Literal: The bird is known by its flight.

Three months have gone by since last time I posted.

I spoke just a bit too soon in my last posting. I was so thrilled to see my blood cells hit the normal ranges, I completely overlooked the one very important one - IG levels. And turns out when I asked to have that tested, I learned that with a normal range of 700-1600, mine were only returned to a rather disappointingly meager 225.

Before I knew that, though - So thrilled was I, in fact, I booked a few lovely trips to celebrate my 1-year immune system birthday (1 year from the date of my stem cell transplant 'zero' day, or the day my stem cells were re-introduced to my body to begin their work.

Since a 225 isn't anything to depend upon in fighting off either bacteria or viral infections, I realized my folly.

So what to do? Well, I'm about to go for my 2nd IVIg 'booster' of immune globulin from others to augment my own while it continues to populate and climb in the rankings 'til it gets to that magical "normal" range.  My new Dr, a hematologist/immunologist I really like, is helping me with the details of those booster infusions and hopefully my own IG levels will come up over time.

Meanwhile, I am going for IVIg at about 3-week intervals, or at least a day or two ahead of travel.  Little enough when considering all the treatments/Rx of the 3.5 years of active CIDP.  But it did feel like a set-back and I'm still a bit cautious. Can you say "germ-a-phobe"?  I fight the urge to stay in, not go into crowds. I am working on that.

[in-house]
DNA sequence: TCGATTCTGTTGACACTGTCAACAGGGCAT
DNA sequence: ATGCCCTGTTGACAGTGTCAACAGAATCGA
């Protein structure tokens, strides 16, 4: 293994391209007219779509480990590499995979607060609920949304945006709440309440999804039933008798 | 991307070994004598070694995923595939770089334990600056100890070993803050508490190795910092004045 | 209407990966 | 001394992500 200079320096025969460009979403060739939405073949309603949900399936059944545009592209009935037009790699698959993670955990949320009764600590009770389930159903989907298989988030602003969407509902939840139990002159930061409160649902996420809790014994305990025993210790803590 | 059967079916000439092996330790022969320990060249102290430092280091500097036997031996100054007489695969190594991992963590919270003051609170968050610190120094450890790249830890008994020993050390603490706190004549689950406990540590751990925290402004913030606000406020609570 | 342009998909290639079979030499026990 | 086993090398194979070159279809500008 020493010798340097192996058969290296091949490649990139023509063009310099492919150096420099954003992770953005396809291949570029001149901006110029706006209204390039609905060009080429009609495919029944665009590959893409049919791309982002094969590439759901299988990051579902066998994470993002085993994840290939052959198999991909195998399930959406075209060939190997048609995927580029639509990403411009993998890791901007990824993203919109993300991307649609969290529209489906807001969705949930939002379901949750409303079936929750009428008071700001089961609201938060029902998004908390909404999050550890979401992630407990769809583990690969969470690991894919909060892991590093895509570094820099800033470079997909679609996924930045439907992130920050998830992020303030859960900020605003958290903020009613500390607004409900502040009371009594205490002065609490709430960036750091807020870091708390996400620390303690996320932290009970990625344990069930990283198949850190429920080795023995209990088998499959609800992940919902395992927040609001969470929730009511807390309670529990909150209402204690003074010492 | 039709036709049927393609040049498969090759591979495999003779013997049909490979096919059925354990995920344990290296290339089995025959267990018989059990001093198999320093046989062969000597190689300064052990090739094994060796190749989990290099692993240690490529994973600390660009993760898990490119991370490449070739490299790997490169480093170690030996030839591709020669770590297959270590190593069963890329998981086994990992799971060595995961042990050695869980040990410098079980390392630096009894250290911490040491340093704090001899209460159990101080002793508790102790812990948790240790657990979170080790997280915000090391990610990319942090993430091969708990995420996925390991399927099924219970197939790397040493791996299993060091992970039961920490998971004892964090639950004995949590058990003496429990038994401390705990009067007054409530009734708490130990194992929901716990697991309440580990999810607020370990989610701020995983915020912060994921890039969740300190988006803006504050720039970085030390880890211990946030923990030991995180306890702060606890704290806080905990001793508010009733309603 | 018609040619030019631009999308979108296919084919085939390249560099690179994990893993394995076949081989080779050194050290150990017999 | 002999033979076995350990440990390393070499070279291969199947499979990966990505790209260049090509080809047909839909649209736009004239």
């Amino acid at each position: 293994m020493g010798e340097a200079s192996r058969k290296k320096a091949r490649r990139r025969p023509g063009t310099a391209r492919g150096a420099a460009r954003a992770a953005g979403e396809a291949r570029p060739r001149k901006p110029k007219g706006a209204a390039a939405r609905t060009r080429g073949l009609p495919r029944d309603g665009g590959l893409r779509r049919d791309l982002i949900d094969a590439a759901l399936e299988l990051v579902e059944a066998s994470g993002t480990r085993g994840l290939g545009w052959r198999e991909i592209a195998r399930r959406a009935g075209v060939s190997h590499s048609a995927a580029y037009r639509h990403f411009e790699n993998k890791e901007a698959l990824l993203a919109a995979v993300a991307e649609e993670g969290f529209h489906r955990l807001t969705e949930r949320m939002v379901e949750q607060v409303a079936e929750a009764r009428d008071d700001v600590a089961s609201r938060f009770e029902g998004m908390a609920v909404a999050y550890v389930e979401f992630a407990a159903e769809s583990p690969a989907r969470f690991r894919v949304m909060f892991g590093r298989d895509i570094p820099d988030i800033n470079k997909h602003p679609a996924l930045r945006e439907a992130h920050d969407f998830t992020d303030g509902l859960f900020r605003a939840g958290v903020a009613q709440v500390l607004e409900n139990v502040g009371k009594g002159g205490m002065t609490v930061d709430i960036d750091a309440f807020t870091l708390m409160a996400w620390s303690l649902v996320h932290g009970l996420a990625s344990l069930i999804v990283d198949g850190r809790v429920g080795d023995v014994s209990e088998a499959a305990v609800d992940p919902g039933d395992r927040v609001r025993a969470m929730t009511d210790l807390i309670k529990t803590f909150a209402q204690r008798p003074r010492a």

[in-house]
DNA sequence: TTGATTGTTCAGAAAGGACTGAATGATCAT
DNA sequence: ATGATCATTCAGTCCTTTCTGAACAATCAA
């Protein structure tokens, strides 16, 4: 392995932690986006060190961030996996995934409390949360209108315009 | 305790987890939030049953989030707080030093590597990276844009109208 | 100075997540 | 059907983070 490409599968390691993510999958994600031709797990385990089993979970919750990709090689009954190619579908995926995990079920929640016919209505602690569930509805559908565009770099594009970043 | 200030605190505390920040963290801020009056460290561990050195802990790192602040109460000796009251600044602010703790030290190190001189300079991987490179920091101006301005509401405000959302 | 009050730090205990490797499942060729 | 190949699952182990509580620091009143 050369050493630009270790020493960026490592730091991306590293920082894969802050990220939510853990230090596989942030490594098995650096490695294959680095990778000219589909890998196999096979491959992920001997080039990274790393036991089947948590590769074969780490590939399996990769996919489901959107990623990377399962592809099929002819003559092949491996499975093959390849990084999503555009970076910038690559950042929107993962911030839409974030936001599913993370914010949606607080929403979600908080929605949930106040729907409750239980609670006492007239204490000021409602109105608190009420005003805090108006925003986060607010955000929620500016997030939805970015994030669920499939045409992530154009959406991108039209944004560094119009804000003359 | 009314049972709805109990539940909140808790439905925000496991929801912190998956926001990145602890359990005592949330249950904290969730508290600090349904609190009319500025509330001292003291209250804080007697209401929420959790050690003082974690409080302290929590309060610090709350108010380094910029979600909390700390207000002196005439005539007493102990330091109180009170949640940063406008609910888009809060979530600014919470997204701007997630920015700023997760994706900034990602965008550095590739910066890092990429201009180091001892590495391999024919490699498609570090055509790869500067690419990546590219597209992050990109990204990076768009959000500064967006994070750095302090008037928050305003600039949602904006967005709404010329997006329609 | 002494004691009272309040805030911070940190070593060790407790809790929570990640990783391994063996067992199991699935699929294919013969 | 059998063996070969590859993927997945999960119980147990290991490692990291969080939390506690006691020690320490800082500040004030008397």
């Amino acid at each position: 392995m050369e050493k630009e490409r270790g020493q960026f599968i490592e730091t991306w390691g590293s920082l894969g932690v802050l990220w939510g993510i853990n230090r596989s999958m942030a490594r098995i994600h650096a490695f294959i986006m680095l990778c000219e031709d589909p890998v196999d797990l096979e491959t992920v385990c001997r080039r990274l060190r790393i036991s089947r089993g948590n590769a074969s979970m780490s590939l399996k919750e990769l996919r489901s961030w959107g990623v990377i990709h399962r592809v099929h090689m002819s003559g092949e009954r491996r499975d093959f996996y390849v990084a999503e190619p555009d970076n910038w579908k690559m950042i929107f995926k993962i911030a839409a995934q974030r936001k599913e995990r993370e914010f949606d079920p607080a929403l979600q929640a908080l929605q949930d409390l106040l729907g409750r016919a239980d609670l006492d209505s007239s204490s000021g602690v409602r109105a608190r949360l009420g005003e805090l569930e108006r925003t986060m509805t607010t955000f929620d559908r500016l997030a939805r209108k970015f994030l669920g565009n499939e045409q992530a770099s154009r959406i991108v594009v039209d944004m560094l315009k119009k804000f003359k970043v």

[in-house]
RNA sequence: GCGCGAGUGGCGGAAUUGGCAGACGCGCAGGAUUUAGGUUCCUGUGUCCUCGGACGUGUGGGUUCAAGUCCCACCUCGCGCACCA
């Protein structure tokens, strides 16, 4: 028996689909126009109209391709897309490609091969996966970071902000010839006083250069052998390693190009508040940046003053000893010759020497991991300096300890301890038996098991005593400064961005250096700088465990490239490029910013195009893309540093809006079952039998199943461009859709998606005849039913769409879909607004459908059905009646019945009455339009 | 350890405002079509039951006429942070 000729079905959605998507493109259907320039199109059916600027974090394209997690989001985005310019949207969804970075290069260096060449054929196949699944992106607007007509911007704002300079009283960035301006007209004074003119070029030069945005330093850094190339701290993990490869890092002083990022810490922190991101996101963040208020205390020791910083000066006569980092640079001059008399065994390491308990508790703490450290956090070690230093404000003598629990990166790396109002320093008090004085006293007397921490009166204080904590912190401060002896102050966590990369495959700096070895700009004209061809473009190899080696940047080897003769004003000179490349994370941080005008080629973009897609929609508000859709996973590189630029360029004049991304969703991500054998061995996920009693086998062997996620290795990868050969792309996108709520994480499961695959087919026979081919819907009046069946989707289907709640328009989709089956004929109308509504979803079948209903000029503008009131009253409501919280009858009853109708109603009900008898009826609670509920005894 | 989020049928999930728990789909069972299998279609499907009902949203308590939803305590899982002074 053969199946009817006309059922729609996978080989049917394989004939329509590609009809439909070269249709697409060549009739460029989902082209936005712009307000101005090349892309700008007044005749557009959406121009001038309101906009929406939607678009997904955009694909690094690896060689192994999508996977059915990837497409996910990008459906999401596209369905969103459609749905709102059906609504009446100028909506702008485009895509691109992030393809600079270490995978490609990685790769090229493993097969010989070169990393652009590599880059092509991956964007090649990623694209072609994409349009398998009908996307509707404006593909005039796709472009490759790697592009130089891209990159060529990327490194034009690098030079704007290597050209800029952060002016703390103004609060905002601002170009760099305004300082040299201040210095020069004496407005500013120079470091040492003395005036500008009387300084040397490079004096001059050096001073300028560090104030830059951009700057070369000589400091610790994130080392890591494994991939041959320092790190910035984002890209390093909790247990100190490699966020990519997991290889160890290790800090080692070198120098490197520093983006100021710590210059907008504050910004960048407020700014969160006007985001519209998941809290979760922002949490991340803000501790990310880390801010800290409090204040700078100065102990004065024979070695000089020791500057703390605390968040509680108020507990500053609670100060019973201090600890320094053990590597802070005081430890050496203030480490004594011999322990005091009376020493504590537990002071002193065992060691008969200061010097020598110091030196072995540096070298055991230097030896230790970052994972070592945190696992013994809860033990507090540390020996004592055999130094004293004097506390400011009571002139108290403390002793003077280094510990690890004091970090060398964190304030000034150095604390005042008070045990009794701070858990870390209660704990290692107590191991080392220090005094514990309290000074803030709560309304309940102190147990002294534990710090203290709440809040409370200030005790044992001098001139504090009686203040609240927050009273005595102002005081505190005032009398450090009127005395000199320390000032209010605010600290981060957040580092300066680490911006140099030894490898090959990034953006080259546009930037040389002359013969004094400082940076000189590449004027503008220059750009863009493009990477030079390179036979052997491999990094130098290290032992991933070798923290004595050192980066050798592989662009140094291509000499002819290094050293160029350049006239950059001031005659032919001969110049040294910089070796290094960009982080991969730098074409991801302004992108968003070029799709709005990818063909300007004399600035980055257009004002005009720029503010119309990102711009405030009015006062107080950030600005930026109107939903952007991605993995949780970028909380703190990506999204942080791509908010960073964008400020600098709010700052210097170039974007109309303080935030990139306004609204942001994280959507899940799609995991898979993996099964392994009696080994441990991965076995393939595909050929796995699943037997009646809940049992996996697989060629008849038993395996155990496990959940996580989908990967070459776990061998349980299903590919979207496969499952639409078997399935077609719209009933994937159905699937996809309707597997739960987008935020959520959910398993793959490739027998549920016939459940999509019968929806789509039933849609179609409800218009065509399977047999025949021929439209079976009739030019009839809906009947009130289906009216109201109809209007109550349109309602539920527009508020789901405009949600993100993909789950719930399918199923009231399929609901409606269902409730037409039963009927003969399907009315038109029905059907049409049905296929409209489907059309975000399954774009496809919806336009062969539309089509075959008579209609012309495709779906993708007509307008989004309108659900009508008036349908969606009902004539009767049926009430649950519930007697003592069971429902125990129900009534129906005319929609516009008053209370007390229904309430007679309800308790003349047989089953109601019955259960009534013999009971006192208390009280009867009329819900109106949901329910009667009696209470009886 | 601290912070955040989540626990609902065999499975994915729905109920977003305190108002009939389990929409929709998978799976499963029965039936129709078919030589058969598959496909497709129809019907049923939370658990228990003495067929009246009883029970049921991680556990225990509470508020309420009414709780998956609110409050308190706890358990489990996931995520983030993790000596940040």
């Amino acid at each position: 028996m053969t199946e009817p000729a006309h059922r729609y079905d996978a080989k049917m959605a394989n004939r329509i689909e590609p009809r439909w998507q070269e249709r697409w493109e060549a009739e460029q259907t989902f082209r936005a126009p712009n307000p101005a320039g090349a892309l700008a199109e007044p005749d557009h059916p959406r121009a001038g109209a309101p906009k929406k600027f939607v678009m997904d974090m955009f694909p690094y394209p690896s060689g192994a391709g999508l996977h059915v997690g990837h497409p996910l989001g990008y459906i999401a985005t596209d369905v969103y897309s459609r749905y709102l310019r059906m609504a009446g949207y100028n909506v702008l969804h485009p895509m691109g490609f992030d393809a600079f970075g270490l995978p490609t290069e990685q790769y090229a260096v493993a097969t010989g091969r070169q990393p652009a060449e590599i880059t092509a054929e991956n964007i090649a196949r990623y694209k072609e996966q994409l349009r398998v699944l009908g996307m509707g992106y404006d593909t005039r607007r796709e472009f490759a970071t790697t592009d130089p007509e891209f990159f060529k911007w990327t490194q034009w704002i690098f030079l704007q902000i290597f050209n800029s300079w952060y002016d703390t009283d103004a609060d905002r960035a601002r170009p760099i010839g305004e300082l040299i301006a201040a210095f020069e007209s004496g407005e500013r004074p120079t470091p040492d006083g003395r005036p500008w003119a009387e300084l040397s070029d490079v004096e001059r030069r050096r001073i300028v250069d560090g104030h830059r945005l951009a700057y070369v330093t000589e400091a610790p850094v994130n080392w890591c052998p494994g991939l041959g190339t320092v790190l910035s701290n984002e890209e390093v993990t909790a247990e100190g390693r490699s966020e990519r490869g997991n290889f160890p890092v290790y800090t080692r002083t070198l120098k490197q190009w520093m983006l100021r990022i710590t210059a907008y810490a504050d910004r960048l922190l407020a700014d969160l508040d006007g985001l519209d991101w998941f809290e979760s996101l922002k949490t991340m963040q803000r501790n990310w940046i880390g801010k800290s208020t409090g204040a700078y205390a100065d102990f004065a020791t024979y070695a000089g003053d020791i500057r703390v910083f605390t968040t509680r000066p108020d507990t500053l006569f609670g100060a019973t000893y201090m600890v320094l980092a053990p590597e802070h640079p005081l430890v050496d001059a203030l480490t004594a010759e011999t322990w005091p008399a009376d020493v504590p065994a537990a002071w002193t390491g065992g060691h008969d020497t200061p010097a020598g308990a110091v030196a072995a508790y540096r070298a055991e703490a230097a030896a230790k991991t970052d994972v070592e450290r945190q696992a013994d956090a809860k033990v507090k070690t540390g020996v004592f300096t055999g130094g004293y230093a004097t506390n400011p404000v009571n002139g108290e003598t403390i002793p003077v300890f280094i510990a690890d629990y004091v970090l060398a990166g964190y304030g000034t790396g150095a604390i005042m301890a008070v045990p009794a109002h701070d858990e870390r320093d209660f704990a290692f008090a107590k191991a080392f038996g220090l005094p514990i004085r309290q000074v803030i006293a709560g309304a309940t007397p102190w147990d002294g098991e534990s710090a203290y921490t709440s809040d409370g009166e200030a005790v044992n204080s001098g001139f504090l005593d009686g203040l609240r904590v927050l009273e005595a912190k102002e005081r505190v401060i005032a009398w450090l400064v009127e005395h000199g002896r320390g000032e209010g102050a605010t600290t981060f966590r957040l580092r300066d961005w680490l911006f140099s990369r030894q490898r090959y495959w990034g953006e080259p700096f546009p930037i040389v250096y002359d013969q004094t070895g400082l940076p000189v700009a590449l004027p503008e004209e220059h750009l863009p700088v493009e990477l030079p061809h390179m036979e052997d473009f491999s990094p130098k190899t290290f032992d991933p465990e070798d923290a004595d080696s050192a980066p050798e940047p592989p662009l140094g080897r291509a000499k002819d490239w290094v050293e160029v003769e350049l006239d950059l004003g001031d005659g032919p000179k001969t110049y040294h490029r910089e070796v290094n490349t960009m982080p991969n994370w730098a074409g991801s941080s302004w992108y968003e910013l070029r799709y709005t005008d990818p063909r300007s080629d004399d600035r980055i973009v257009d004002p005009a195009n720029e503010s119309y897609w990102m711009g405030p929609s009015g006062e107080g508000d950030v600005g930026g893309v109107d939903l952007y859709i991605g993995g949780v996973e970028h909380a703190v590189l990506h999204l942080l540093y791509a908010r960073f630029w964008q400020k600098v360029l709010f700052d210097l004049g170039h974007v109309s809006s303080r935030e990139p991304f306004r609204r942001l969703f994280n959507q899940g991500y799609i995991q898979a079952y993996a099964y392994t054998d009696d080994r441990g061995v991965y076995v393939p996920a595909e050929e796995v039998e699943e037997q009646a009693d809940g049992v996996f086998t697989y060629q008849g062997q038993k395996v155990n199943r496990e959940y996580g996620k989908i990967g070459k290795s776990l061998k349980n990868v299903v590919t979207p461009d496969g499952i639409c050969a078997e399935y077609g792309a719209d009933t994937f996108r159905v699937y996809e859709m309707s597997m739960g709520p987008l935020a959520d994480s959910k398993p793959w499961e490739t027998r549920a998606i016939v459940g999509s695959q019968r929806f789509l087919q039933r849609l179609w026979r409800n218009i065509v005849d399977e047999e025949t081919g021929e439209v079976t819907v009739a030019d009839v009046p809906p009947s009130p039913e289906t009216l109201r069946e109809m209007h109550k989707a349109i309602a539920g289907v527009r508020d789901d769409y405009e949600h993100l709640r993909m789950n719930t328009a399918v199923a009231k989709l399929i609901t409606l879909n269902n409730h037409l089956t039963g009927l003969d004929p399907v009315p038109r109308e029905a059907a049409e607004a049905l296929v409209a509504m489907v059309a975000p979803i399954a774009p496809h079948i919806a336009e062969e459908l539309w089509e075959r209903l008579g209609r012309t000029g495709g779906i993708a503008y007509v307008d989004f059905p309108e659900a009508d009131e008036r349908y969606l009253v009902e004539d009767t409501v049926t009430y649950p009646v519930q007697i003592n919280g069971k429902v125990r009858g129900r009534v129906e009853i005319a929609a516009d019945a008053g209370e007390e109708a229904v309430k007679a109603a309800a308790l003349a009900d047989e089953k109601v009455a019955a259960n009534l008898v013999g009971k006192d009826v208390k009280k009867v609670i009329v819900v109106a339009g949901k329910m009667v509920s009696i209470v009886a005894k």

Travel is the balm of my soul:

My husband and I just returned from the trip he gave me for Christmas: Miami for several days and a Western Caribbean cruise since we've neglected our experience of that part of the world. If I'd known I was immune-deficient still, I would have opted for another destination. What in the world good is the Caribbean barrier reef if you are not yet able to safely swim in it, dive, snorkel, enjoy that azure blue water?

And in fact, in spite of the IVIg boost, which consisted of 40gr delivered on a single day ahead of travel, I ended up coming home with the virus my husband caught on ship 3 days ahead of me catching it from him.  If I didn't love the man, I'd probably hate him. It was a mean virus. But I will say that I think he had a worse bout of it than I did so I'm thinking the new immune system is working well. I did run a fever around 102 for nearly a week (my normal temp is 96.8) and it really did flatten me. I don't normally just go to bed with a virus, but it made anything but that just impossible. But I didn't die, and now I have only a residual cough. You bounce back pretty well from that post-HSCT weakness that hits with illness.

But I can clearly add my 2 cents worth to everyone's experience of how an illness knocks you flat after HSCT.

There, got that disclosure out of the way.

Now let's talk about the good stuff:

My energy is nearly back after the virus, and that would put me back to pre-CIDP energy levels.

I am healing prior nerve damage, not getting more. I still have more leg/hand pain and numbness than I did when I left for Moscow last year at this time, so I attribute that to the injury of chemo. It is not a party, to be sure. But I feel certain it will rectify over time.